Alfred Hitchcock’s 1963 film The Birds is more than suspenseful horror. It is an exposition of the complexity and conflicting nature of human relationships as they are impacted by outside threats. Hitchcock’s films are laden with binaries, such as good and evil, the ordinary and the extraordinary, lustfulness and chastity, childhood and adulthood, and order and chaos. The Birds is Hitchcock’s ultimate statement of order and chaos.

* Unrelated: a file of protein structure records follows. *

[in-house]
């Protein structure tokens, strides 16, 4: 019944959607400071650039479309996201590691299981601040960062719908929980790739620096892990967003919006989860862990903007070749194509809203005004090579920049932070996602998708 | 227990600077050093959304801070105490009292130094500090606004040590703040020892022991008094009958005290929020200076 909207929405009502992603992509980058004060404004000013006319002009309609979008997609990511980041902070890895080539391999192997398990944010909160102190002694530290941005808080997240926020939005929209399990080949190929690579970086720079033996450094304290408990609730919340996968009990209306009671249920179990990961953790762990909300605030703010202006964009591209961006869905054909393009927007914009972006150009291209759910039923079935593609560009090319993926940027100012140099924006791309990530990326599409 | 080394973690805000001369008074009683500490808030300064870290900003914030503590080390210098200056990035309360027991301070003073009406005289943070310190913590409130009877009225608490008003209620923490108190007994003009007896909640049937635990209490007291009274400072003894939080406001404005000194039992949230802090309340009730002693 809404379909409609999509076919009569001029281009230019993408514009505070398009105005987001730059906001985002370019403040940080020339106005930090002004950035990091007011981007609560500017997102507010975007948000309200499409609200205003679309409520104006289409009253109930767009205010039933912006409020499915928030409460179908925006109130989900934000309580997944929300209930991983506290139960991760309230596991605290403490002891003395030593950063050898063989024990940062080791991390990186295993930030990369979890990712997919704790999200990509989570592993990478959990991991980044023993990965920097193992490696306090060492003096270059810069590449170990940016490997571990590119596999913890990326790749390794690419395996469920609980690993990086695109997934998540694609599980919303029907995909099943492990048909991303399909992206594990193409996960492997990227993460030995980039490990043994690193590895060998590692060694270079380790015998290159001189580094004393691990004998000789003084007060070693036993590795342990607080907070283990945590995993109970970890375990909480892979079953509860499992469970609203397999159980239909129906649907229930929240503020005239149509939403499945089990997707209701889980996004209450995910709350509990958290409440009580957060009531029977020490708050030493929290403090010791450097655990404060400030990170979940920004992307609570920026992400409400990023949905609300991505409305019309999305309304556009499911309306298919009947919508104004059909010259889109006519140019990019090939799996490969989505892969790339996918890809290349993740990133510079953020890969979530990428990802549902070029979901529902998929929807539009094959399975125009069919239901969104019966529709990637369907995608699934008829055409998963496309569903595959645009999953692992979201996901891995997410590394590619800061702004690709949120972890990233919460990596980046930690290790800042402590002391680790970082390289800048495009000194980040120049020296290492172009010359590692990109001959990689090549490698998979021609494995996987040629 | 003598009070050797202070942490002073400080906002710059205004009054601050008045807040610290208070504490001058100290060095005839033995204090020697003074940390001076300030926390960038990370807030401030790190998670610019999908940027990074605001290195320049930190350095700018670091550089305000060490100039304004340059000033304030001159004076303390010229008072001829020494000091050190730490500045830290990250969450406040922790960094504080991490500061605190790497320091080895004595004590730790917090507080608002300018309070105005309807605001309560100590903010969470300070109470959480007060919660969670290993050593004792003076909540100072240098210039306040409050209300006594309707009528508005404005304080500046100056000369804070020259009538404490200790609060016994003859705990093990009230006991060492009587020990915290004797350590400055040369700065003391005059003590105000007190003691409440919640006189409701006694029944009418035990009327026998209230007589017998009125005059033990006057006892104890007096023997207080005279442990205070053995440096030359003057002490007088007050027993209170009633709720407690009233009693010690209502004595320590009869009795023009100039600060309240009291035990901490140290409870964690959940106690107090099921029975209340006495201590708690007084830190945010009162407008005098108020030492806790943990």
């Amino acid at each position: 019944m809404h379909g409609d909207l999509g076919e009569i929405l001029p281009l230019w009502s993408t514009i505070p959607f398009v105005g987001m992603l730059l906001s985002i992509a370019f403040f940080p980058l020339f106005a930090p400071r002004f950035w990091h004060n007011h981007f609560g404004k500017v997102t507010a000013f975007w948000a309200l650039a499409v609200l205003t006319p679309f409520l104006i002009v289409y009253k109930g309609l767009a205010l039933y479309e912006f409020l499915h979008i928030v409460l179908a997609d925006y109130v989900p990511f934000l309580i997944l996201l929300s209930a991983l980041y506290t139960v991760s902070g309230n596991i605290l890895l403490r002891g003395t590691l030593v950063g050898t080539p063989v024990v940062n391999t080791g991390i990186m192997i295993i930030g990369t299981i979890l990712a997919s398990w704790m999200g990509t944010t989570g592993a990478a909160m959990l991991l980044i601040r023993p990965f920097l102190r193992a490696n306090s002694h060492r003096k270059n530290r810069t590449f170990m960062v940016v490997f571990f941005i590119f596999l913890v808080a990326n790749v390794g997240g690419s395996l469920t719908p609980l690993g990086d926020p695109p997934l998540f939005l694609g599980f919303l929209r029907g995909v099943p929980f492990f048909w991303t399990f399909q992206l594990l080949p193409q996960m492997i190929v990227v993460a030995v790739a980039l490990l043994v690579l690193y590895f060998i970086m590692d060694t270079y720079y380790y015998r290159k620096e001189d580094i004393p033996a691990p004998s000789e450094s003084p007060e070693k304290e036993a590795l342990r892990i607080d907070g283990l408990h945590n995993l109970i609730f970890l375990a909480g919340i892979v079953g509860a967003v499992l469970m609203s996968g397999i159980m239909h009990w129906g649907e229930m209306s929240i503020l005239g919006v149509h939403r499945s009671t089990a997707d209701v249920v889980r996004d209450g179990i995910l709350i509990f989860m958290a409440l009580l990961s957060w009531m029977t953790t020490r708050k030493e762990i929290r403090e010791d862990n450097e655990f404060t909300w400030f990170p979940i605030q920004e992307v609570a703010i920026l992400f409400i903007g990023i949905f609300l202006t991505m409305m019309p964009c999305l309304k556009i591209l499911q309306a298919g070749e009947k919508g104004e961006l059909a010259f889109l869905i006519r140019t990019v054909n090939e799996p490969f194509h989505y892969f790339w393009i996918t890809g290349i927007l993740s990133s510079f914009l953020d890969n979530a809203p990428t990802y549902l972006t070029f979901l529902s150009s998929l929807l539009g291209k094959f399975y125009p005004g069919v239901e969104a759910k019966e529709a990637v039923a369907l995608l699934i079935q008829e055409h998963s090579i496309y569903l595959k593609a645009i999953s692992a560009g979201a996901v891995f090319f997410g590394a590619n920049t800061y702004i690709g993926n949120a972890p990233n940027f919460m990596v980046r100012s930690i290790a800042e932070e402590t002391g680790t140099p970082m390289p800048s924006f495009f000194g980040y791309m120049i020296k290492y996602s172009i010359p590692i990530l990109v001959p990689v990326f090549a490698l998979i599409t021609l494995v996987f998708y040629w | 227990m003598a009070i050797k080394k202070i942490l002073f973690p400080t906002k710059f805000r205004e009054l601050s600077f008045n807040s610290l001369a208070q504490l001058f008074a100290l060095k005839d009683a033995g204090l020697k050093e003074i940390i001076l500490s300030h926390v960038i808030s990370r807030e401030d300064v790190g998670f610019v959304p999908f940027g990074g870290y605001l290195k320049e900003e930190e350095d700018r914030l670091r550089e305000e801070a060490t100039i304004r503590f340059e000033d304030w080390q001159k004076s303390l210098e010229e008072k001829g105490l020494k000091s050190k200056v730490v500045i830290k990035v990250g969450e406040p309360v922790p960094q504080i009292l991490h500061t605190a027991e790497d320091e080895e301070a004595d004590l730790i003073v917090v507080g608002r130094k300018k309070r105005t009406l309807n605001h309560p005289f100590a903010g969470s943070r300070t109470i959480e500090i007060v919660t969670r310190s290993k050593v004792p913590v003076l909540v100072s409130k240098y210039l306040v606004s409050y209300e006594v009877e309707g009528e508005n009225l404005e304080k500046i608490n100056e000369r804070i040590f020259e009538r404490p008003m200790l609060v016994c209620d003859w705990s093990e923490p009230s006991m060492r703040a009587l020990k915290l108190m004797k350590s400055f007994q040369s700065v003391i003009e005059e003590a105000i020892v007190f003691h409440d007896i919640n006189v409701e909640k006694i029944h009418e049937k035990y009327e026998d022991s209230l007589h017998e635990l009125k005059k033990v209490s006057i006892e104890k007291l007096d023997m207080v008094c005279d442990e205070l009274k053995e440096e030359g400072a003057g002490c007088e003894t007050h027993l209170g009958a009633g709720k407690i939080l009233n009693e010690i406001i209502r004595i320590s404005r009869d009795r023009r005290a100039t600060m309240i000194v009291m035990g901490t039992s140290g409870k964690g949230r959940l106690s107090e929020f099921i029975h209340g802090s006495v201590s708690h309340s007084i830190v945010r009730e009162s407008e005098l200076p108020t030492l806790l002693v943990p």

As analyzed by authors Camille Paglia, Robin Wood, and Richard Allen, The Birds is a fascinating film because it can be interpreted in many ways. Beneath the film’s surface about birds terrorizing a seaside town is a critique of the American nuclear family. Humans categorize and impose order on chaotic nature, which cannot be tamed nor controlled. In the film, the nuclear family represents that imposed order. Its instability reveals humankind’s vulnerability in a chaotic world.
The Brenner family, representing the American nuclear family, is…
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